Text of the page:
Pest: Aphids, general
Many and varied
There are many species of aphids and all are a bit different in appearance, biology and the host plants attacked. Therefore, they will be discussed here in the general sense. Aphids are soft and plump bodied, have long spindly legs, are often wingless and posses cornicles, which immediately distinguish them from other insects. Aphids have a piercing-sucking mouth-type that is adapted to feeding on plant sap. Their guts are long, coiled tubes and as the plant sap passes through this digestive tract, plant sugars (among other compounds) are concentrated out into their blood. The remainder of the sap in the gut is finally expelled as a clear liquid that still contains many plant sugars; this waste is known as honeydew.
Honeydew appears as clear drops of liquid on foliage, as well as whatever is under a plant housing aphids, and acts as a food source for a group of fungi known as sooty molds. These molds colonize the honeydew and become very black, hence the name. Heavy populations of sooty mold can make a plant quite unattractive and even interfere with the process of photosynthesis. Primarily, however, sooty mold is an aesthetic problem. Occasionally, ants can be seen on foliage tending to the aphids and collecting their honeydew for its sugar content. These ants may also help defend the aphids against such natural predators such as ladybug immatures and syrphid fly larvae. Some aphids are categorized as woolly aphids and these produce waxy strands over their bodies. One common member of this group is the woolly beech aphid which is primarily found on European varieties of beech (Fagus ). These are active in the spring only and produce large amounts of honeydew that may create aesthetic problems.
Aphid feeding does not cause the typical yellow stippling injury to the host plant that is so common for most other piercing-sucking insects. Although, they may cause leaf distortion if new, emerging foliage is fed upon.
General Life Cycle:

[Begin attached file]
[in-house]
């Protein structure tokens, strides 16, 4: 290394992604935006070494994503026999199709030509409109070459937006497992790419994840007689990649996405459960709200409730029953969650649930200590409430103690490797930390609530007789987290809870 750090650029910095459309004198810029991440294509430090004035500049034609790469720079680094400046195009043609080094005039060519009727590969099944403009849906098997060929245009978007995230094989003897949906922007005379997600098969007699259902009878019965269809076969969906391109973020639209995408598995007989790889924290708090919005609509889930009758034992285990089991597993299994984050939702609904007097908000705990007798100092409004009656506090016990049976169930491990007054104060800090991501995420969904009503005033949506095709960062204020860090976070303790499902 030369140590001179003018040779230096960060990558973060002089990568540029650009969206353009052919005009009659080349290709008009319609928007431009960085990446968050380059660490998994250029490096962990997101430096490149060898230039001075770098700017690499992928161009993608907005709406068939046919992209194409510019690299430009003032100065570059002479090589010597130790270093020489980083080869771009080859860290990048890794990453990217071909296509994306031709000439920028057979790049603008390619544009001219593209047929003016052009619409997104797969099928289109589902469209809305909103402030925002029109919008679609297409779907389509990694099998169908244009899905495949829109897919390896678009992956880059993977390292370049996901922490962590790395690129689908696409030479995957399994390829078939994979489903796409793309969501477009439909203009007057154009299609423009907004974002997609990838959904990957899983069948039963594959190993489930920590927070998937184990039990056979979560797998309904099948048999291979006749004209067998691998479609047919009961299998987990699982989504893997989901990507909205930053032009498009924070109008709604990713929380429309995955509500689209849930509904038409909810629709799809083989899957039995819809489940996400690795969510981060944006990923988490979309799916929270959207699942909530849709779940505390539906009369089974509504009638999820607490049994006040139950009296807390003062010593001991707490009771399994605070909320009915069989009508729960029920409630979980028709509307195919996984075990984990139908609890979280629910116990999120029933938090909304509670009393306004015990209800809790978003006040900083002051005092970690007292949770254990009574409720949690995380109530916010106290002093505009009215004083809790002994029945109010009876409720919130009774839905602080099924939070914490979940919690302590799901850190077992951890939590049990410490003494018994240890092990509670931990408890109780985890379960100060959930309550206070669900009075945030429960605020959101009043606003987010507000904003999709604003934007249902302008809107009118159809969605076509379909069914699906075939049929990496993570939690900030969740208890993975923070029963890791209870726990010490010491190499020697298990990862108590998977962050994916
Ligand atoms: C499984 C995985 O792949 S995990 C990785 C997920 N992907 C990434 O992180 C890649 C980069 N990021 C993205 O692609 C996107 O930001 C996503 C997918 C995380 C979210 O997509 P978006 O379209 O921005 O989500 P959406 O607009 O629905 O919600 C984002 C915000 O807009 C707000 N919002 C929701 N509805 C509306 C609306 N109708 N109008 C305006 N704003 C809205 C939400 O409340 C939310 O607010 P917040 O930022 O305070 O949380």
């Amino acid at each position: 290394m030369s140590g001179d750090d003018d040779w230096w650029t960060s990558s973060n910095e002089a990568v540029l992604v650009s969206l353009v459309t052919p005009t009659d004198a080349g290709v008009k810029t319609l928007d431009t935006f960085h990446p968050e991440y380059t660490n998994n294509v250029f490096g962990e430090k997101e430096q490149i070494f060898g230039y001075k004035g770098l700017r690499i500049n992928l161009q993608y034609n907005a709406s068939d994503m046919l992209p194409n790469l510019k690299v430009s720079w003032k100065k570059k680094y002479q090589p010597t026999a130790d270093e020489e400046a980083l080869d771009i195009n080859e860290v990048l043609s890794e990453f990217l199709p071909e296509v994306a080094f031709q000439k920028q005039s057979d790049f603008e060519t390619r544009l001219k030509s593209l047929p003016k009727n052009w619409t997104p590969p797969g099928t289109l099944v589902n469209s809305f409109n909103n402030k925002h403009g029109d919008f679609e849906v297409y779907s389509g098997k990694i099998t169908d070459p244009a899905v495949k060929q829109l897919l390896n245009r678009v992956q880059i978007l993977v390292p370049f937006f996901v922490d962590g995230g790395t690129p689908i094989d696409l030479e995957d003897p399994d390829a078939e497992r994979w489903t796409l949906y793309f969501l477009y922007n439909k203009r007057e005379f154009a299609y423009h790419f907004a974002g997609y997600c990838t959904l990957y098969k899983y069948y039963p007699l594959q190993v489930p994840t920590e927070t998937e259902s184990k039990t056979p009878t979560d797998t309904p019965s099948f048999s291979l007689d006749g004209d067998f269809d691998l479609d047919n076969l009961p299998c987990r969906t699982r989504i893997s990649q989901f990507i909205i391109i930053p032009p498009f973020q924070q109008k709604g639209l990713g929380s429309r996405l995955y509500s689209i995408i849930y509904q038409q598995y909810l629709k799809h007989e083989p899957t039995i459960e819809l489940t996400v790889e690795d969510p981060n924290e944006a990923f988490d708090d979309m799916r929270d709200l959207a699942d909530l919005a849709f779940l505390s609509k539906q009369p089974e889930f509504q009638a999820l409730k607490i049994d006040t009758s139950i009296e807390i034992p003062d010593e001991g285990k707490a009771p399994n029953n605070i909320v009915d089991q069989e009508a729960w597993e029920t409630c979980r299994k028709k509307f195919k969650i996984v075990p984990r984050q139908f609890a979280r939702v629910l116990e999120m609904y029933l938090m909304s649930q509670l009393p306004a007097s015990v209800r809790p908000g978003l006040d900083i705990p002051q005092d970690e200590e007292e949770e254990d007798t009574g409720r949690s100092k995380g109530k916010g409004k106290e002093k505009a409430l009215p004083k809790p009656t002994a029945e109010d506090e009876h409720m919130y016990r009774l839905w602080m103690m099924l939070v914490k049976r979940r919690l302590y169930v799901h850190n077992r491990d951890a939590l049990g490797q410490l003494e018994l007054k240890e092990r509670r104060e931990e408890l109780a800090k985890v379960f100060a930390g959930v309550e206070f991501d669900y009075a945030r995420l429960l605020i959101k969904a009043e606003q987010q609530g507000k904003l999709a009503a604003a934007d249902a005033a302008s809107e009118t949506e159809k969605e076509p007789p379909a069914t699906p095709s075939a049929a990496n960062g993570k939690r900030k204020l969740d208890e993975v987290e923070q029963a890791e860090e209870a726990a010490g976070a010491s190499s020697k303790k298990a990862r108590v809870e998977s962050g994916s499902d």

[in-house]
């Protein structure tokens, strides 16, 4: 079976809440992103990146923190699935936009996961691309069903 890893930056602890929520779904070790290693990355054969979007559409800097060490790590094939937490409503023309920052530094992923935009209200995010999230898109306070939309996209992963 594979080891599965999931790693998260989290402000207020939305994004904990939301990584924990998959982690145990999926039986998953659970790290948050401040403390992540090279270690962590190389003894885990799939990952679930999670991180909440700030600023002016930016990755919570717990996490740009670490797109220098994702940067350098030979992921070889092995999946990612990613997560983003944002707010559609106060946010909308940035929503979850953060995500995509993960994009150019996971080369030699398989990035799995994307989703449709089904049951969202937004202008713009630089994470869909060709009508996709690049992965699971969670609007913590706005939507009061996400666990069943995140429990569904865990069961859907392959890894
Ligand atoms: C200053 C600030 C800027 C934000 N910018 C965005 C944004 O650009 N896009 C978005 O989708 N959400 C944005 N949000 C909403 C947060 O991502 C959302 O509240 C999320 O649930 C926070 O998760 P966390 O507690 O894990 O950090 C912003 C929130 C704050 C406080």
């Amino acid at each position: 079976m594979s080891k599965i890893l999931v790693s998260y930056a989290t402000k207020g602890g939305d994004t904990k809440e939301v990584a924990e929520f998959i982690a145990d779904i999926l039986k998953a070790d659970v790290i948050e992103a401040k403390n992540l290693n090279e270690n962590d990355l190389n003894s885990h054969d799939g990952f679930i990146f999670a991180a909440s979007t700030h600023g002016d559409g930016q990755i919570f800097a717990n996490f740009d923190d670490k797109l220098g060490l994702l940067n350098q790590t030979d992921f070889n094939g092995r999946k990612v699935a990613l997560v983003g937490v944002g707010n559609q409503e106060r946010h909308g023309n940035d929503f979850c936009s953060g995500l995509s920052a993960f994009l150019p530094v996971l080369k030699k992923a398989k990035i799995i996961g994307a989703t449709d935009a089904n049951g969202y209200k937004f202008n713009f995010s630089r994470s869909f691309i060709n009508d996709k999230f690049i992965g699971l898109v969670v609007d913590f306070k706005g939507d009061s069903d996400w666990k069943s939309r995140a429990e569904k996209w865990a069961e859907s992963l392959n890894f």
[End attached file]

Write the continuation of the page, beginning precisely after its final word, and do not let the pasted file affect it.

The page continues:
Many aphid species have a primary host plant that usually involves a deciduous tree species (at the beginning and end of the season) and very many secondary host species during the summer. A generalized life cycle for an aphid species with both a primary and secondary hosts is as follows:
- Winged females lay eggs on the primary woody host in the fall and then die.
- In the spring, these eggs all hatch to be wingless females.
- Upon maturity, these wingless females give birth to another generation of wingless females via parthenogenesis (asexual reproduction).
- After several generations of wingless females, crowding occurs and this most likely triggers a chemical cue that leads to a hormonal response within the population and a generation of winged females is produced.
- These winged individuals then disperse from the primary host plant and venture far and wide in search of a suitable secondary host plant. These can include numerous different types of plants such as weeds, annuals, vegetables, perennials and others.
- Once a quality host is found, the winged female will then produce a generation of wingless females on this plant.
- Several more generations of wingless females will follow until late summer/early fall when a generation of winged males and females are produced that will seek out the primary host plant species for that specific aphid species.
- They will then find a mate, the female will produce eggs, and the adults will then die.
- The eggs will over-winter and hatch in the spring.
Aphids can cause curling of the foliage, as with the Snowball Aphid on certain viburnums, and much honeydew that can lead to unacceptable levels of sooty mold. To deal with sooty mold, one must manage the aphids. Several common groups of predators occur naturally and visual monitoring should be performed to determine their presence and numbers prior to administering any chemical controls that may be extremely detrimental to their population numbers. These natural controls include: ladybugs, lacewing larvae, wasp parasites, and syrphid fly larvae, among others.
Written by: Robert Childs